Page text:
“It would be amazing to have some grams of my ashes on board of a future space probe. What a wonderful idea, to travel on an endless journey through time and space.”
Are you afraid to die?
I am in my late 30s now. I’ve had the pleasure to work together with a bunch of truly inspiring individuals from all over the world throughout my life. If I died today, a lot of my projects would never be finished. But as I’ve already had my fair share of time in the material sphere, I am not too afraid of dying. Honestly, nowadays I am sometimes more afraid to live.
Can you explain what it is that makes you afraid to live sometimes?
We live in a pretty unjust world. The distribution of wealth is very unequal within most countries, but also across the planet in its entirety. Sometimes the Western world feels like the Roman Empire in its last centuries to me. We are constantly in a state of war and send our legions to countries far away, while the masses are kept happy according to the motto ‘panem et circenses’ and get offered food and entertainment, instead of being motivated to discuss a necessary structural reformation. I guess it is a very fragile world that we live in, and a dystopian future might become a reality much faster than we think. The daily news often reminds me of an eclectic remix of 1984, Brave New World, Fahrenheit 451, Burgess’s A Clockwork Orange and Mad Max.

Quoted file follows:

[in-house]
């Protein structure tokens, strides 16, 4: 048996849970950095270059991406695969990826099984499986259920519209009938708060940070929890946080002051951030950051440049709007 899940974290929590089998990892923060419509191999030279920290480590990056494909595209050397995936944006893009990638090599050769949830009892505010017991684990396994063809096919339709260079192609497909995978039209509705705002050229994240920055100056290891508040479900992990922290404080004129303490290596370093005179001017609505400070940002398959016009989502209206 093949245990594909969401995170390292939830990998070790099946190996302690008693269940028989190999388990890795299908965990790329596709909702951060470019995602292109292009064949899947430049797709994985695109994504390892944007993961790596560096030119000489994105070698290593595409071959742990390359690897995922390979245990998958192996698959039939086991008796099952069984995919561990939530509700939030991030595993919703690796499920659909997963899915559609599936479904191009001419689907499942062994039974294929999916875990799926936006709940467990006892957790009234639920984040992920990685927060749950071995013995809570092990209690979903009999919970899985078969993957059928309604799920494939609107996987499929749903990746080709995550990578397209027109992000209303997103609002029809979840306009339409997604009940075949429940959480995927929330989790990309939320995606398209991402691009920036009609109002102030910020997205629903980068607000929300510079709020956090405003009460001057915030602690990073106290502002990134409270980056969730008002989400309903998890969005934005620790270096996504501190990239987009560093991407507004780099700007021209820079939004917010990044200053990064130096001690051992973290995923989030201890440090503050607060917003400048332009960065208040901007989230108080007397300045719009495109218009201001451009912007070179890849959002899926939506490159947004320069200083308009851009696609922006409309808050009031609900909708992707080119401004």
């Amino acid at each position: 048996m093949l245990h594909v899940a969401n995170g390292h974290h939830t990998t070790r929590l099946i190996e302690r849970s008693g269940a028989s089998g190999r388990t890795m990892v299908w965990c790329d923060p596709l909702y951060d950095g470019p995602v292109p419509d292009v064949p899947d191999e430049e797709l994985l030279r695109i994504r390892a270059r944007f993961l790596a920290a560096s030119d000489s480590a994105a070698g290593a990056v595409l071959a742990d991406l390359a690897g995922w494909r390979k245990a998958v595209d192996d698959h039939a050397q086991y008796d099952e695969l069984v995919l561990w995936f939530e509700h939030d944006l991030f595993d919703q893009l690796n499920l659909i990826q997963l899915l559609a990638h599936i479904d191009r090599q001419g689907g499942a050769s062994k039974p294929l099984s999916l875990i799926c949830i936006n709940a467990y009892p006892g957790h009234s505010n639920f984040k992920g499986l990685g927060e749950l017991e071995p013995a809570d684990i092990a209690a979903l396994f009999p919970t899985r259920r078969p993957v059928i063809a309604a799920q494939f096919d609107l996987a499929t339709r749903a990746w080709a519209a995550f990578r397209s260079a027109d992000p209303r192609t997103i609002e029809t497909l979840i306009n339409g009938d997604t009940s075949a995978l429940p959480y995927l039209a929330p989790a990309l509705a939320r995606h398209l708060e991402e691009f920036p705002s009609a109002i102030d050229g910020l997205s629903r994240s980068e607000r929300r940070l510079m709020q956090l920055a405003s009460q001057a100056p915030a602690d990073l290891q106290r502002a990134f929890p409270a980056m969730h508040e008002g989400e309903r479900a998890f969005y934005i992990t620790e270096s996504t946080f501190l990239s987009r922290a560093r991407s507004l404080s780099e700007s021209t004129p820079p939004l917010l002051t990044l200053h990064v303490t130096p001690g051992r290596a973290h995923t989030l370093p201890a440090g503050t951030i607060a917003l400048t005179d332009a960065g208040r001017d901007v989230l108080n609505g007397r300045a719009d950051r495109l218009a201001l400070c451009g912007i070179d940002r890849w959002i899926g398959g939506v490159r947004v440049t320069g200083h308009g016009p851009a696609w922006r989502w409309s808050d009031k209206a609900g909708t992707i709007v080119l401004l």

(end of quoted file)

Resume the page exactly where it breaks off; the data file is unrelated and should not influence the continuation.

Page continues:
Do you have any ideas or wishes for your own funeral?
In 1977 NASA launched the Voyager space probes. The idea that a man-made object passes all the planets of our solar system and enters interstellar space has always stimulated my imagination. It would be amazing to have some grams of my ashes on board of a future space probe. What a wonderful idea, to travel on an endless journey through time and space. Unfortunately it is a bit expensive and there are not too many funeral homes that offer this type of service, but it sounds much more exciting to me than throwing my rotten body into a hole in the ground behind a church.
Image credits: Alexander Binder